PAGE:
For years, educators have been interested in coming up with a list of words children should know. There have been various estimates of the size of vocabulary acquired by an average adult. However, if this vocabulary is to be taught in 12 years of schooling, the number of words needing to be taught per week is excessive. For example, 80,000 words learned over 12 years of schooling would be 186 words per week.
One approach to reduce the number of words is to select base words only. Base words are words from which other words are derived. For example, from the word "farm," derived words would be farmer, farms, farming, etc. If the base word is understood, students would know the derived words from knowledge of prefixes, suffixes, verb tenses, etc.
Starting in the 1930's, various researchers have tried to come up with base word lists. One of the most recent attempts was done by Marzano and others in 1991. Marzano's list is described as a list of "school" words since the words were specifically taken from actual textbooks and literature books school children commonly read. In addition, he compiled a second set of 17,000 words taken directly from common standardized tests. This man either has a lot of time on his hands or a lot of help. Marzano's combined list of book words and standardized test words came to 30,371 words!! These words were then edited to select base words only and ended up as a manageable list of 6,768 words for K to 6th graders. Then the words were matched back into the student textbooks and literature books to see in what grade students are exposed to each word in the list.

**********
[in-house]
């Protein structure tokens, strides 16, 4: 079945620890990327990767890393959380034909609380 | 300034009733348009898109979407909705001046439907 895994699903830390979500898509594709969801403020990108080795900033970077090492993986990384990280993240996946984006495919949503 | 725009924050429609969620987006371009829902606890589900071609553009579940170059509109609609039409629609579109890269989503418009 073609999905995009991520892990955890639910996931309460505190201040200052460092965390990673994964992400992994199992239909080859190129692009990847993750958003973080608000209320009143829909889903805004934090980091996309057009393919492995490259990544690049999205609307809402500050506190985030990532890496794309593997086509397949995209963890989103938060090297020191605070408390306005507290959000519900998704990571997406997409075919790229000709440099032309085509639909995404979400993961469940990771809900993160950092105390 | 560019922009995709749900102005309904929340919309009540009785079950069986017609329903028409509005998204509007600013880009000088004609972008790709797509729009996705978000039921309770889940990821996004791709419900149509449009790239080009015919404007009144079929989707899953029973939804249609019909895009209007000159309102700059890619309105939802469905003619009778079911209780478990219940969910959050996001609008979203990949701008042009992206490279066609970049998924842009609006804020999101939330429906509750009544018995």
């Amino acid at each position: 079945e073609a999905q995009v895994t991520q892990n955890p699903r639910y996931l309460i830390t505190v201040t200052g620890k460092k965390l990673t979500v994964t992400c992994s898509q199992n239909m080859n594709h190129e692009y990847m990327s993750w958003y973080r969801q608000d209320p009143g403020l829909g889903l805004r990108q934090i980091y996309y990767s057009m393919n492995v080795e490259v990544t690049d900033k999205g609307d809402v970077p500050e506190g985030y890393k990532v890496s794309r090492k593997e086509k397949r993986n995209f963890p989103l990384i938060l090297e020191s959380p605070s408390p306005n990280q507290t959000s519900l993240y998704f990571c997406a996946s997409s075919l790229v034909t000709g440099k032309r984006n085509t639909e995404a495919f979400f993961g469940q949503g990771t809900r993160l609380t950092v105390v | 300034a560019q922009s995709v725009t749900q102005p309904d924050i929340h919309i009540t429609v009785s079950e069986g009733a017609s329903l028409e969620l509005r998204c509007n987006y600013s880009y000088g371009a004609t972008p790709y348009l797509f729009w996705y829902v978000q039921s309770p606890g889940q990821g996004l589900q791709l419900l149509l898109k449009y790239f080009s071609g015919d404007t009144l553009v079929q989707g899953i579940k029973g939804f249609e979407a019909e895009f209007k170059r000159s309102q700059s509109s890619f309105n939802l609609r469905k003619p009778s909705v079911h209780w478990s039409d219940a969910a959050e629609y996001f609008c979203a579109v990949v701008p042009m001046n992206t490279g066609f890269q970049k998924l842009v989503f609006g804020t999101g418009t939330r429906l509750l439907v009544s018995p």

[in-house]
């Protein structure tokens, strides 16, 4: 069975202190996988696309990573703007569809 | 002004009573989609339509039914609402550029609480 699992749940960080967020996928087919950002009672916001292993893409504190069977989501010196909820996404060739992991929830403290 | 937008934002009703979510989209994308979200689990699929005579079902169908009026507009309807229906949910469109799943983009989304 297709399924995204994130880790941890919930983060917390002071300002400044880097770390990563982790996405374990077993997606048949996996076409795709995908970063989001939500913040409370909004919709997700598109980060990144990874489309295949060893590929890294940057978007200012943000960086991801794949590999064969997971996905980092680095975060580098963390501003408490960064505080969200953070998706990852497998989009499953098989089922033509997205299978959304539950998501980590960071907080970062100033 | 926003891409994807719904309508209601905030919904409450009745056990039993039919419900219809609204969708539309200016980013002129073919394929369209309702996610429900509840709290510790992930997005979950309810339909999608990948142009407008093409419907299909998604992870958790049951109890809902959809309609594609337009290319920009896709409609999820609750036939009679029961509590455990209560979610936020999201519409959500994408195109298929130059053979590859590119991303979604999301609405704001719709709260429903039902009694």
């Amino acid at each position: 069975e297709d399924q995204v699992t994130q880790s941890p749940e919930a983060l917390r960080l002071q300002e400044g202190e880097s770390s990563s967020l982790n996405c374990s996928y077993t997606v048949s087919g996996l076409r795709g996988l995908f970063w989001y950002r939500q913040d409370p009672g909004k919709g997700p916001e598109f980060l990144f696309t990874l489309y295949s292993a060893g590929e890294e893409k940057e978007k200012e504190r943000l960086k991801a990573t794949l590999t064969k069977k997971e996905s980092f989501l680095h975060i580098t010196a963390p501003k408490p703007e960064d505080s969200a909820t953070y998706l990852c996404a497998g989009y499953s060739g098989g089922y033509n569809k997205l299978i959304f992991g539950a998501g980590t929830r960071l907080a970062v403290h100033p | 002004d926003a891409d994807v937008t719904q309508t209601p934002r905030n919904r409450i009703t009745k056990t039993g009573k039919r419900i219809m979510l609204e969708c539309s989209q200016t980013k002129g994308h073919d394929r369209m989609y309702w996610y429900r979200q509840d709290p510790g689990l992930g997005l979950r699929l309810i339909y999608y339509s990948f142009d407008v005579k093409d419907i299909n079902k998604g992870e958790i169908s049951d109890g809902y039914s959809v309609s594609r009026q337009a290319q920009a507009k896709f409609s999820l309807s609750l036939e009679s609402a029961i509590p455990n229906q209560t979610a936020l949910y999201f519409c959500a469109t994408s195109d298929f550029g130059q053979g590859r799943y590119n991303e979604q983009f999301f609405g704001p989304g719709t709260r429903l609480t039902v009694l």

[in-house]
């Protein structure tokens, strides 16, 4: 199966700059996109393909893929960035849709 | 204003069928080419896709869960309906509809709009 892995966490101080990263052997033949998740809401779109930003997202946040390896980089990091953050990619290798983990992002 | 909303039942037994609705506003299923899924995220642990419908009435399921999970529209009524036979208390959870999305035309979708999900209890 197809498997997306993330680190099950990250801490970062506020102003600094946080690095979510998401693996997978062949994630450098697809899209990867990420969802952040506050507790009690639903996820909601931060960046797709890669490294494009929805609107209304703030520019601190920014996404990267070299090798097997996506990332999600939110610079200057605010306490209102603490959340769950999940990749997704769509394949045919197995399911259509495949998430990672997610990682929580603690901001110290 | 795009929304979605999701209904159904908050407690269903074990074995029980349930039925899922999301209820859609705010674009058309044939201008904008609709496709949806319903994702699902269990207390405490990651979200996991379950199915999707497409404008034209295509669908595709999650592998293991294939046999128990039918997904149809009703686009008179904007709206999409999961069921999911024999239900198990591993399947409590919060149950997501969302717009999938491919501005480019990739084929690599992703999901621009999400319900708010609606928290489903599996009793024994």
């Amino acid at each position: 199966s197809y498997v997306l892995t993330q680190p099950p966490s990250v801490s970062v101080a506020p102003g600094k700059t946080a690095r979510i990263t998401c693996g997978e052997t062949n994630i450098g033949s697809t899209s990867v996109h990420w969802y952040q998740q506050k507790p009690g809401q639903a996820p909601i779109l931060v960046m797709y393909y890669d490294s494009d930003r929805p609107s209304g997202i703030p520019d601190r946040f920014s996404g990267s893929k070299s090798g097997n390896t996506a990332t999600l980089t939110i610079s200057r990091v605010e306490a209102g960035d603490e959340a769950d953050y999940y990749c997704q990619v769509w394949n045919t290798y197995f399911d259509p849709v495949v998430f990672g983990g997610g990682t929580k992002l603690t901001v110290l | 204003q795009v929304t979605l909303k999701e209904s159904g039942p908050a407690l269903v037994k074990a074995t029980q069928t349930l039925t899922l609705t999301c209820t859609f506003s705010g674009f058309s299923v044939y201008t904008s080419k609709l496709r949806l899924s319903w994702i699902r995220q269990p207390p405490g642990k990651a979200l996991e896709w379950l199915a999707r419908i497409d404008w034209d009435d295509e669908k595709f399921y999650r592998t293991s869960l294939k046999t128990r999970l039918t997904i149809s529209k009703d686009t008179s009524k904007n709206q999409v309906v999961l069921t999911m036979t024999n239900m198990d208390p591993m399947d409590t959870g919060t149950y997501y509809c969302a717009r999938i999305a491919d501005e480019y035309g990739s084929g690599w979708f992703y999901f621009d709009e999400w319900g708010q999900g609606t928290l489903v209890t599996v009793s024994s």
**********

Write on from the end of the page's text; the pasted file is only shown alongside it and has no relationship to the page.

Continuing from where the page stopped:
In addition, each word was checked against common standardized tests to determine again in what grade students would come across each word in assessments. DataWorks has taken the Marzano list and merged in other common and high frequency word lists from other sources such as Fry and Dolch to come up with a master list of words all students should know.
DataWorks also determined an appropriate grade level for each word. The grade level was derived by choosing the earlier grade in which each word occurs whether in books or on standardized tests.
If students were to know these words at the proper grade level, they should have no trouble reading grade-appropriate literature books and textbooks and should also be able to do well on standardized tests.
Be forewarned. This is an exhaustive list! Although it is organized by grade level, it may be more manageable for you to use a Word document copy, which you can access at
http://scsworkshops.info/free-resources. Download the